By Lukus Berber
The University of Chicago
American democracy has never been easy. Americans today have evolved since the days of duels and outright assaults on the House floor. Unfortunately for Alexander Hamilton and Charles Sumner, the maturation process took a couple centuries. Given the 242 years of tumultuous and, at times, bloody democracy, how has the American experiment endured? Many democratic theorists posit that the free press is the bulwark against tyranny, but is it? Historically, not always.
Maja Adena, co-author of “Radio and the Rise of the Nazis in Prewar Germany”**, provided the world with an analysis of how media can be weaponized on behalf of the state. Adena made clear in the piece that, after the Nazis secured enough seats after the 1933 election, the media(mostly radio) was utilized to: increase the NSDAP national vote share, consolidate NSDAP control of the state apparatus and mold public opinion around new NSDAP policy initiatives. The Nazis acquired control of the state apparatus, and pursued a litany of policy initiates, through democratic institutions. In other words, the Nazis took power in Germany legally. The next few years saw the dissolution of the Bundestag, limitations of civil liberties and, as most know, the beginning of the mass genocide known as the Holocaust.
What does any of this have to do with the United States? The case of prewar Germany is a warning and, in my opinion, should be a wakeup call for America. At the present moment, the media is divided on very obvious ideological lines. The following charts outline both distrust in the national media and, one can infer, why most distrust the media.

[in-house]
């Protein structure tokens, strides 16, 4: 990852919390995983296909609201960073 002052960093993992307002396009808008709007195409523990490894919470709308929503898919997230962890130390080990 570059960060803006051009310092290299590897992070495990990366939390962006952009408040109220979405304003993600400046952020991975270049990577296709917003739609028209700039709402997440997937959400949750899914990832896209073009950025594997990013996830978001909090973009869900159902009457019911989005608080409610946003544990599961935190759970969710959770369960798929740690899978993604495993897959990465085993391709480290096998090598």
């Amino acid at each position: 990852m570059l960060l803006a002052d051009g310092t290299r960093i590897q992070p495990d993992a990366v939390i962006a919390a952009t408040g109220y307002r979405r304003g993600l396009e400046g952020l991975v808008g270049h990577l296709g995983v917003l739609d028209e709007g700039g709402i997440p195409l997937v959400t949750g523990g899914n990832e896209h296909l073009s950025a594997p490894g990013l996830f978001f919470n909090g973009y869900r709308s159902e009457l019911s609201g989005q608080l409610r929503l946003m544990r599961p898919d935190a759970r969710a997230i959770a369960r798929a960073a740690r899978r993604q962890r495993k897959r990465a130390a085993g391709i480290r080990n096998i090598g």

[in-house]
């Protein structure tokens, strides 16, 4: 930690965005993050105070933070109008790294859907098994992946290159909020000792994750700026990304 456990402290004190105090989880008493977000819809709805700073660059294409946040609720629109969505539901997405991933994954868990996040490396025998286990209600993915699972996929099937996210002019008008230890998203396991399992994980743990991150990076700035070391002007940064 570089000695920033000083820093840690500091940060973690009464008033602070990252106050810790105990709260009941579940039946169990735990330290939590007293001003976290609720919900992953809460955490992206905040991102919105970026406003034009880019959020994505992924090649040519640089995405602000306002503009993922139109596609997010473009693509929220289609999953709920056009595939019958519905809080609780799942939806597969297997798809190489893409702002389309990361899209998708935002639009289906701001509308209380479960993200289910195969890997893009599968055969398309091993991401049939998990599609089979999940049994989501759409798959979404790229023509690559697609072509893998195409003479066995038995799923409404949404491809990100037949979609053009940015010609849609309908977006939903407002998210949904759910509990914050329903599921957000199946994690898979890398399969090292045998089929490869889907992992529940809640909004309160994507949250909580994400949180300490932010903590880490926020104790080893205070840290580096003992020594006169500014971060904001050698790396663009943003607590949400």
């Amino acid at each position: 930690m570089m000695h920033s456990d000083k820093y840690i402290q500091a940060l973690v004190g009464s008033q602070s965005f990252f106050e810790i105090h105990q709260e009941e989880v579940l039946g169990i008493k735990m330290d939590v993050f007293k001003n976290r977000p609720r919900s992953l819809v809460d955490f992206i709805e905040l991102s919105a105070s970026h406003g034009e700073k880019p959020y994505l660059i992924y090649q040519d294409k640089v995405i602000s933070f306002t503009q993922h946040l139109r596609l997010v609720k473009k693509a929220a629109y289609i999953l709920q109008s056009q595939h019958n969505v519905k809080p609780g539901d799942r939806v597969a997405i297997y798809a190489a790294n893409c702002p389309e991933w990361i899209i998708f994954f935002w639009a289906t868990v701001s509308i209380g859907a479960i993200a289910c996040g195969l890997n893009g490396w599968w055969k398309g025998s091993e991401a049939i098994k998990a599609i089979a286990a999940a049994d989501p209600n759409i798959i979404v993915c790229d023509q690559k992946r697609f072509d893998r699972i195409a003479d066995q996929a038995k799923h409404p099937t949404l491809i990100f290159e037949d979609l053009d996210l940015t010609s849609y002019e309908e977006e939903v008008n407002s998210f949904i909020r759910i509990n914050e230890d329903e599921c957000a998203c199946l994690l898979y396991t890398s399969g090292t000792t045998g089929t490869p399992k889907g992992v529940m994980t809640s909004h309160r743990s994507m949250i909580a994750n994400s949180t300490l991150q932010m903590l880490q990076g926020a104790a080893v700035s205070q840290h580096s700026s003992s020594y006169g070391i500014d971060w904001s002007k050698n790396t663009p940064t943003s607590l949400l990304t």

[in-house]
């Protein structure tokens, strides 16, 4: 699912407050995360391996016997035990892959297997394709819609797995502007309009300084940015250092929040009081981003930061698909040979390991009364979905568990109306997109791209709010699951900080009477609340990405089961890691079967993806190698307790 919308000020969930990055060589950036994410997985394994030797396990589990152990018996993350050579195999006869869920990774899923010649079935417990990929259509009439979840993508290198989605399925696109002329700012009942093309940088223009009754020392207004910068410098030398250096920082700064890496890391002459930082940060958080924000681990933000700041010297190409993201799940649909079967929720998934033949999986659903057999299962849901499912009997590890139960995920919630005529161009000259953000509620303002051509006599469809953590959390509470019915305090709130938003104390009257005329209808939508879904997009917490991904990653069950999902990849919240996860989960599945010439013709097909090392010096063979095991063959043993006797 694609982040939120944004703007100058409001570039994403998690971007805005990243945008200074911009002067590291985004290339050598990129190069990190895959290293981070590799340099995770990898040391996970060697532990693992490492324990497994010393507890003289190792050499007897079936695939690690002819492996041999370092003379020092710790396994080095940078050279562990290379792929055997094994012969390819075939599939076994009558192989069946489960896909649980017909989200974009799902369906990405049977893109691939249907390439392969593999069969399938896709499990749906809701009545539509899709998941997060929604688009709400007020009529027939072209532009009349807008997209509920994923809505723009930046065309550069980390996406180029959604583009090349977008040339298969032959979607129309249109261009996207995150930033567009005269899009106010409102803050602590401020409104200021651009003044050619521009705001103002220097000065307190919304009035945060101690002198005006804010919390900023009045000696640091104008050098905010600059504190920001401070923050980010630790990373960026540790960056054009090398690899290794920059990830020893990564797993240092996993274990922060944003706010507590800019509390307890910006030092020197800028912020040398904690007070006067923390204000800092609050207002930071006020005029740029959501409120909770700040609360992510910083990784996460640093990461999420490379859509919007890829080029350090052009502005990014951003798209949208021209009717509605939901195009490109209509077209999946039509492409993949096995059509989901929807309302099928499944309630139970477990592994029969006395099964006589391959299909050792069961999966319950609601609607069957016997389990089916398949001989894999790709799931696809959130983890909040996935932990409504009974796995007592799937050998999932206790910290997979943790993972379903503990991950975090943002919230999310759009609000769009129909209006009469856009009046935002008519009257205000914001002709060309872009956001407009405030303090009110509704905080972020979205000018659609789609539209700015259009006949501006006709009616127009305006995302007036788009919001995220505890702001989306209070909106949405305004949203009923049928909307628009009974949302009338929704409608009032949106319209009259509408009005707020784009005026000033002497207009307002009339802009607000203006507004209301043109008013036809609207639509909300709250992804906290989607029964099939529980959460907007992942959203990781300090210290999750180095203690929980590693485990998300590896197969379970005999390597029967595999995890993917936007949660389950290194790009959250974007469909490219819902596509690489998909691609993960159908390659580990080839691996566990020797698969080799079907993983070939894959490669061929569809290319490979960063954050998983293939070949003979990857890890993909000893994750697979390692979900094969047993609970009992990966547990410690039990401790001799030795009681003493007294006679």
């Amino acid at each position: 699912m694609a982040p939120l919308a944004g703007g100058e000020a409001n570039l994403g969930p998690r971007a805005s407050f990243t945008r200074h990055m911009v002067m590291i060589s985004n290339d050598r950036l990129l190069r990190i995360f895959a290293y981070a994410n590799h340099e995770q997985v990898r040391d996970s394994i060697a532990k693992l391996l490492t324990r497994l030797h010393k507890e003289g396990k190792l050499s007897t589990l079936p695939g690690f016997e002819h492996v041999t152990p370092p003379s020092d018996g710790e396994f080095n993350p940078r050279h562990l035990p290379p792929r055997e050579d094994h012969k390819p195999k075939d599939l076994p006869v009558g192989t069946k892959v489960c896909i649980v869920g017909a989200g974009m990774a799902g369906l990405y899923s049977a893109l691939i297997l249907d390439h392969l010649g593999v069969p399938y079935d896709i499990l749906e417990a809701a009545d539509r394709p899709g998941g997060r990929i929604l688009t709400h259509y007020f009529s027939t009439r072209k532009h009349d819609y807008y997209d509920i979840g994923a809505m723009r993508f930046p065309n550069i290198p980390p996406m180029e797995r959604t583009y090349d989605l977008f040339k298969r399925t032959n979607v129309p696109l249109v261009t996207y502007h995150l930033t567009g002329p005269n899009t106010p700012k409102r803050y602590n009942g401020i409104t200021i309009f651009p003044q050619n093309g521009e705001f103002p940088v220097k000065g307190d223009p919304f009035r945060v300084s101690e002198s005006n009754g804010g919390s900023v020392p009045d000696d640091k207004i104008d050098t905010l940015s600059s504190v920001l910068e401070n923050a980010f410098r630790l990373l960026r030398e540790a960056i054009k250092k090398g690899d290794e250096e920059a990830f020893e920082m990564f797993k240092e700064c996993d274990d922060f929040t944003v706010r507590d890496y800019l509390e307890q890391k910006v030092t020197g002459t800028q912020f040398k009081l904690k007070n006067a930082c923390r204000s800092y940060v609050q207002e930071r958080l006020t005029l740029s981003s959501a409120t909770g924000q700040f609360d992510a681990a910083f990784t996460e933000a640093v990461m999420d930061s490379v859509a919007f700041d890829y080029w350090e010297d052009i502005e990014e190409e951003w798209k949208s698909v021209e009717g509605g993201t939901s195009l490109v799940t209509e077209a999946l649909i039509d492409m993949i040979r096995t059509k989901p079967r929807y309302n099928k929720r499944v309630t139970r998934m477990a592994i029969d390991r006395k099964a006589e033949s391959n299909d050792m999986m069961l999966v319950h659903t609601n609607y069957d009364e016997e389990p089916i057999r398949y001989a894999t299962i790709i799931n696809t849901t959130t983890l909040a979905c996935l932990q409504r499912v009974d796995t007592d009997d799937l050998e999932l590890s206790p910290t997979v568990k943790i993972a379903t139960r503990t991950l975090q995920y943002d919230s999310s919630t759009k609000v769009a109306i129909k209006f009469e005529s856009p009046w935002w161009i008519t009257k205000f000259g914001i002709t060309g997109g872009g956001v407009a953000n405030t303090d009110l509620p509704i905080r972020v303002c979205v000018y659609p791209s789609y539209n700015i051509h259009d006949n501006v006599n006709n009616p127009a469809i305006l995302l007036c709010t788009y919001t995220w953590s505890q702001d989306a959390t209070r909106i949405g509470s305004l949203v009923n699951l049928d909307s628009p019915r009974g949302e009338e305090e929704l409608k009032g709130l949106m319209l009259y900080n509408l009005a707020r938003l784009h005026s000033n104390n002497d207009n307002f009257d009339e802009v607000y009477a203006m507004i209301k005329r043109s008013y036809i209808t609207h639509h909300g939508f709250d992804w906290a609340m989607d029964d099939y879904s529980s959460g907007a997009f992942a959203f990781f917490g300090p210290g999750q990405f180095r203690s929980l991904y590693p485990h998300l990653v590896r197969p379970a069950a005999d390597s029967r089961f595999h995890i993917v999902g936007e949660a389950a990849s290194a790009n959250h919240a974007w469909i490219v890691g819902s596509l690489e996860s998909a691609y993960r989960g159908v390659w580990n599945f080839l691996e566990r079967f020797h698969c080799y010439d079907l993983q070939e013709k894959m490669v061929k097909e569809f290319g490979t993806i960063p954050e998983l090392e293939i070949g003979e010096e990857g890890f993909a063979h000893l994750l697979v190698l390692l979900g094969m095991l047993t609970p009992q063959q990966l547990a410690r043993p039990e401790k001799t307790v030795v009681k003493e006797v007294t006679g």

Left-wing bias, shown below, seems to be one of the factors that is driving a deep distrust in the American media. Why does this matter? The American media, at least in most of the past, held both parties accountable and reported the news objectively. According to the masses, the media is not fulfilling their purpose any longer. As it pertains to American democracy, media bias could be damning. “How Democracies Die”***, by Steven Levitsky and Daniel Ziblatt, outlines how important mutual toleration is to the health of democracy. Mutual toleration is the idea that political opposites of ourselves are not evil, they just happen to disagree on policy. Levitsky and Ziblatt go on to say that, when mutual toleration is lost, the costs of losing elections become prohibitive. This is where a party may choose to dissolve democratic institutions and consolidate control of the state apparatus – in other words, democratic erosion. With blatant ideological divisions within the media, who is to say that a liberal or conservative news organization would not join an anti-democratic coalition? Even if they did not, the media has lost the respect and trust of the American public and may not be able to adequately push back against an anti-democratic coalition should one materialize.
The American media is an institution that is deeply sick with partisanship, hyperbole and deceit. Moreover, the national political mood is such that a large portion of the country is certain that they are not being misled one way or another. Americans are largely split on either side of a boxing ring, salivating at the prospect of landing a right hook. Every. Single. Day. At the present moment, the American media is the foe of democracy as they chip away at mutual toleration. America is not at the point of state owned media, but would it be much different if it was? Both ideological sides claim to know the facts and breathlessly spew it at their audience in favor of one party or the other. We are not Weimar Germany, but we could be. Now more than ever, Americans must tune-out the chatter and do their own research.
**Adena, Maja. Radio and the Rise of the Nazis in Prewar Germany. Centre for Economic Policy Research, 2013.
***Levitsky, Steven, and Daniel Ziblatt. How Democracies Die. Penguin, 2019.